ToyBots is a new gaming platform that lets toy manufacturers plug in their toys to an online network. Much like the Pleo, the personality of the toy can be altered by firmware upgrades, which are directly connected to the Web. Users can then play games and get feedback from their toy, as well as purchase and download new personalities and applications.
The company is hoping to get toy manufacturers on board as partners, and get them to start using the standard firmware profile across their entire line of toys. This would do two big things: let users re-use firmware or applications they've purchased for one toy, onto another, as well as keep money coming in even after a consumer has purchased a toy.
The service pipes 720p HD footage over the Web, but can also scale it down dynamically depending on your connection. Its creators have designed it for users who want to access their console while away from their house, or continue to use it if someone else in the house needs to use that TV.
Spawn Labs is similar to OnLive, a product that made its debut earlier this year at the Game Developers Conference. However, OnLive puts the consoles and software in the cloud. In the case of Spawn Labs, the proposition is a little closer to something like LogMeIn, giving users a quick way to use their own hardware and existing software library.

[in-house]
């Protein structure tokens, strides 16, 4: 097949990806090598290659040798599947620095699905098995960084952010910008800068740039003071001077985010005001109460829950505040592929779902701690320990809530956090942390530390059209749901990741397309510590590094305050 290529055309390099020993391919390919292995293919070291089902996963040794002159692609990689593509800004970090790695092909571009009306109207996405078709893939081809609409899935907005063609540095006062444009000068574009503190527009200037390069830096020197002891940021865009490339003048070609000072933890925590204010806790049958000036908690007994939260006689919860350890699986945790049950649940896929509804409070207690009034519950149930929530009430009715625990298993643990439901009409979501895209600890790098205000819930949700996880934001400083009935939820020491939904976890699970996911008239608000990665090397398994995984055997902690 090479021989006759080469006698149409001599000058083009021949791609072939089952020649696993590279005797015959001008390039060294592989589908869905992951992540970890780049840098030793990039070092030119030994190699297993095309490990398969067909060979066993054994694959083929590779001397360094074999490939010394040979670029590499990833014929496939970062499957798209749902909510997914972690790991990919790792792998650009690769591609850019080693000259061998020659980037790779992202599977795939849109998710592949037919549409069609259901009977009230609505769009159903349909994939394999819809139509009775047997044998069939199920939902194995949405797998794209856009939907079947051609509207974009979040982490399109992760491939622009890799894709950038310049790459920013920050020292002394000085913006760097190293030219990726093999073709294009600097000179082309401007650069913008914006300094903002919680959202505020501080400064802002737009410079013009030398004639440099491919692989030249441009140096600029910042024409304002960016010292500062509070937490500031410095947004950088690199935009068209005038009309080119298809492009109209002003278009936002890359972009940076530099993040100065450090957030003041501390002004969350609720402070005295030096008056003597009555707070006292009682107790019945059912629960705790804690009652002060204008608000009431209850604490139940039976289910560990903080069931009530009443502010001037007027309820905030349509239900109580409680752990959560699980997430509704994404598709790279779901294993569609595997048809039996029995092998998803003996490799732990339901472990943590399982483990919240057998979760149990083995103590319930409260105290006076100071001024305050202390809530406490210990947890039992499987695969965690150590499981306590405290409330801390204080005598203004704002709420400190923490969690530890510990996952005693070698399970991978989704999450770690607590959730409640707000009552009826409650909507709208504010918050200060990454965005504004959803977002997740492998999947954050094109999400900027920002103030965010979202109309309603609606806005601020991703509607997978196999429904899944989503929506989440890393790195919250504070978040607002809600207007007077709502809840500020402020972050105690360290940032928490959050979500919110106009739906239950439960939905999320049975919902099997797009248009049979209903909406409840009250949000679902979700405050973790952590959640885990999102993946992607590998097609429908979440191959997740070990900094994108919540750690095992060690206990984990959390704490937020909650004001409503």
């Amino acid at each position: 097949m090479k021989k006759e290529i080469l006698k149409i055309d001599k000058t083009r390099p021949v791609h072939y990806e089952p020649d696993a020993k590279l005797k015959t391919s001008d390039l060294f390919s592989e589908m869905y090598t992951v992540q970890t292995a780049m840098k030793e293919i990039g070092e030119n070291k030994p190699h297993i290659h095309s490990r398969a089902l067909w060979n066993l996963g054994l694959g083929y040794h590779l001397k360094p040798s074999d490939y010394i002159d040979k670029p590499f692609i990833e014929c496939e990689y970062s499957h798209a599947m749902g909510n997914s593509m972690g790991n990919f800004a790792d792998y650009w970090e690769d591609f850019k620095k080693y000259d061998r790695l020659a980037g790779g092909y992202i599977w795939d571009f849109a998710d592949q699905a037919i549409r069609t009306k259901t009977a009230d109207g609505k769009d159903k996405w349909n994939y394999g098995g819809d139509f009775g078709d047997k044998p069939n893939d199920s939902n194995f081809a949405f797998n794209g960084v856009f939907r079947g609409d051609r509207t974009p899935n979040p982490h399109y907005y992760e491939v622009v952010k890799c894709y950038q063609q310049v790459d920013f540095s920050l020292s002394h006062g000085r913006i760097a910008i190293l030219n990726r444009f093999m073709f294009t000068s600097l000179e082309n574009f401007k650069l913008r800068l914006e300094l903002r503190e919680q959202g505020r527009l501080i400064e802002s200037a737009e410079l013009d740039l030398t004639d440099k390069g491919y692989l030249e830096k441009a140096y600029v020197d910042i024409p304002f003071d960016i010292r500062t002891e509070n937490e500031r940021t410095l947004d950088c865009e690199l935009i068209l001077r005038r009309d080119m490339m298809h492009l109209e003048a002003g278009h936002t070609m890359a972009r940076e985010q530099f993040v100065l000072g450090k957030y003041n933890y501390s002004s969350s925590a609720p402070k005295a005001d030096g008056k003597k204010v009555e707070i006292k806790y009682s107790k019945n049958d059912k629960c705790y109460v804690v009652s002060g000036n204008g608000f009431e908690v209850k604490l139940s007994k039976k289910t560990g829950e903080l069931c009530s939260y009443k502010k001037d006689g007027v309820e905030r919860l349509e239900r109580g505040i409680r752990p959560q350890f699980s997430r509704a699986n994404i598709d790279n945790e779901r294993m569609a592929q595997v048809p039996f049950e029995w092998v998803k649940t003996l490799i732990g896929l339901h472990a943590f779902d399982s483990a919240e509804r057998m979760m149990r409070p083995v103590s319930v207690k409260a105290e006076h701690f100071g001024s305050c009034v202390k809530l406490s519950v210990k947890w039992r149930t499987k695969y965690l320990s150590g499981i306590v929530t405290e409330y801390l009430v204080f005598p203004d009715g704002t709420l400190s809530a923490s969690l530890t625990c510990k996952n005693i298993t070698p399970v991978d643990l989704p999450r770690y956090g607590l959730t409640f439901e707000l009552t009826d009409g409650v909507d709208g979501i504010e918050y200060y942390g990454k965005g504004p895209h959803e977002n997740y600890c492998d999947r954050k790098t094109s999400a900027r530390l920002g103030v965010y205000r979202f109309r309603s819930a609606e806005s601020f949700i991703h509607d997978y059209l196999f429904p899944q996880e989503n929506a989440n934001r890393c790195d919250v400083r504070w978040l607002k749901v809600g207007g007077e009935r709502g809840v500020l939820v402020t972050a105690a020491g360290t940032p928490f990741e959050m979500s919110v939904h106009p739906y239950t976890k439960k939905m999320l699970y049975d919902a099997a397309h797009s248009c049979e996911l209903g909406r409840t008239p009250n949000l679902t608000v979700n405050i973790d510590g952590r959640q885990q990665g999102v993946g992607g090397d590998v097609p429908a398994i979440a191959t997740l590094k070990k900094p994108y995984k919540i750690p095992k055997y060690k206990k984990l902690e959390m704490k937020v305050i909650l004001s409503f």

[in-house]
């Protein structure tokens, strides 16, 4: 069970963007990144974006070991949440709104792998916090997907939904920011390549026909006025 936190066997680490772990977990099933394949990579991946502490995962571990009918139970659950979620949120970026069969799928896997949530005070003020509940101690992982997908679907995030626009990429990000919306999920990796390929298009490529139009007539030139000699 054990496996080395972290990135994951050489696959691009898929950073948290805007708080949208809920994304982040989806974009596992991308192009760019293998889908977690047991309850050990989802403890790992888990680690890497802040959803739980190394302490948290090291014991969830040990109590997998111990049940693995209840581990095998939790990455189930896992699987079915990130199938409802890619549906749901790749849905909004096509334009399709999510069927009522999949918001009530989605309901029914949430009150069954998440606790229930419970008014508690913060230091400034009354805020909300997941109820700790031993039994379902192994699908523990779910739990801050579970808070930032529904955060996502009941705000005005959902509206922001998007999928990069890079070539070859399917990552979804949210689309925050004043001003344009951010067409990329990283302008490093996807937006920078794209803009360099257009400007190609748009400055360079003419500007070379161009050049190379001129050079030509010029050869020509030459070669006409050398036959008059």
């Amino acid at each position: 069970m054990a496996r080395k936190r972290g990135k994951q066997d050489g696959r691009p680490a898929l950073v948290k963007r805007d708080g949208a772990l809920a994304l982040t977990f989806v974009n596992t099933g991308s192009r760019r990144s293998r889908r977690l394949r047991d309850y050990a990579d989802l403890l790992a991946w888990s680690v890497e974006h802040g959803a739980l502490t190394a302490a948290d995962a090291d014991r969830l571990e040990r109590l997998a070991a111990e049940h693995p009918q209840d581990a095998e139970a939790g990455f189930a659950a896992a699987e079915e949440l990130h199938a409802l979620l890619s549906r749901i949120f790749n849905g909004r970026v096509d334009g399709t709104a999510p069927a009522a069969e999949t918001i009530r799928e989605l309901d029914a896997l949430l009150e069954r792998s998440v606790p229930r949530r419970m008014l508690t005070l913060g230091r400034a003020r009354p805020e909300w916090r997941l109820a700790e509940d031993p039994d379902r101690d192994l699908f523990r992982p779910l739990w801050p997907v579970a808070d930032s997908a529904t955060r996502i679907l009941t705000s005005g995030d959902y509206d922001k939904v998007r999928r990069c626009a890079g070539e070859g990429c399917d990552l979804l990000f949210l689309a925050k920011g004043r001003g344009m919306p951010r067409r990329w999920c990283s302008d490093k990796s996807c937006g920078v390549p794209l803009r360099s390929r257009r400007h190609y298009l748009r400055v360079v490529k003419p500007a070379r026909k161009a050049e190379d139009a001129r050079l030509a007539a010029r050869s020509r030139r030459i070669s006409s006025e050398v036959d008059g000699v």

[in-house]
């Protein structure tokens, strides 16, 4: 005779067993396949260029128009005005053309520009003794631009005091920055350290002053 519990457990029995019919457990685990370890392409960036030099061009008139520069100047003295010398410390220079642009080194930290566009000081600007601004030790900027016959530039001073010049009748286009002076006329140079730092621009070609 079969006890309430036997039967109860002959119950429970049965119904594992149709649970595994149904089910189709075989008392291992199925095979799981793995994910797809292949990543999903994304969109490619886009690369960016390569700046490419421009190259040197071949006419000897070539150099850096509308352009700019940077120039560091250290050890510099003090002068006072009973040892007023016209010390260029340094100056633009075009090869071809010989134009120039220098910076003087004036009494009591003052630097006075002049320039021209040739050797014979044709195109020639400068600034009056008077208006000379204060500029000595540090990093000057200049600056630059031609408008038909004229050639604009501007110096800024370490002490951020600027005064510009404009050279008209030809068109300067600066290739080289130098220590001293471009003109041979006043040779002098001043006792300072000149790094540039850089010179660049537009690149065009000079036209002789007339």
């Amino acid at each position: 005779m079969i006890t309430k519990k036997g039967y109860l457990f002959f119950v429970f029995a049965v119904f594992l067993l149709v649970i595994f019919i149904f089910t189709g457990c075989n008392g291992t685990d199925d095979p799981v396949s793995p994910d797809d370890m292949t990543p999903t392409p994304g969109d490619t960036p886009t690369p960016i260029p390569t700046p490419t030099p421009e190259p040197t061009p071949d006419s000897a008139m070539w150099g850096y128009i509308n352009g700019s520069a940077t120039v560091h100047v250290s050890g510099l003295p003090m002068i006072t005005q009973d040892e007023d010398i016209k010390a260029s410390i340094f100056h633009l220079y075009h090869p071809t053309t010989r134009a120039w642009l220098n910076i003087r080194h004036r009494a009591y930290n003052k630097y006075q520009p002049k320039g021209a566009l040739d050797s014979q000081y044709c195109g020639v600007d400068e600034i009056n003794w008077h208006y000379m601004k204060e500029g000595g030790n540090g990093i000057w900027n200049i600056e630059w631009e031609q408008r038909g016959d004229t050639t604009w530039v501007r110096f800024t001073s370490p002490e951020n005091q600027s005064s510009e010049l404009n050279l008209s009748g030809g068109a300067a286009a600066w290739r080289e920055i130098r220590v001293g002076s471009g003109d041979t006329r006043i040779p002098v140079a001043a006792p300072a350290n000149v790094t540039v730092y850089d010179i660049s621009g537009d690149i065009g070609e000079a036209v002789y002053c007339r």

Affective Interfaces had one of the more interesting demos of the day--using facial expressions to track emotional reactions or moods. It records a user's face while they're watching something online, then matches up those reactions to what was happening on the screen. Its analysis engine can then make an educated guess at what kind of emotion it was, all of which are highlighted on the video's timeline.
The technology will initially be used for ad targeting and audience
metrics, but is also being developed for use in automobiles as a way to
alert drivers when the system believes they're becoming drowsy. Seen here it's analyzing Digg founder Kevin Rose's face for signs of happiness.
To help users choose providers, companies get ratings and reviews from previous consumers, along with any photos they've taken to back up that work. Red Beacon also pulls in the aggregate rating from Yelp's API.
The service is currently limited to the Bay Area until the company sees how well it
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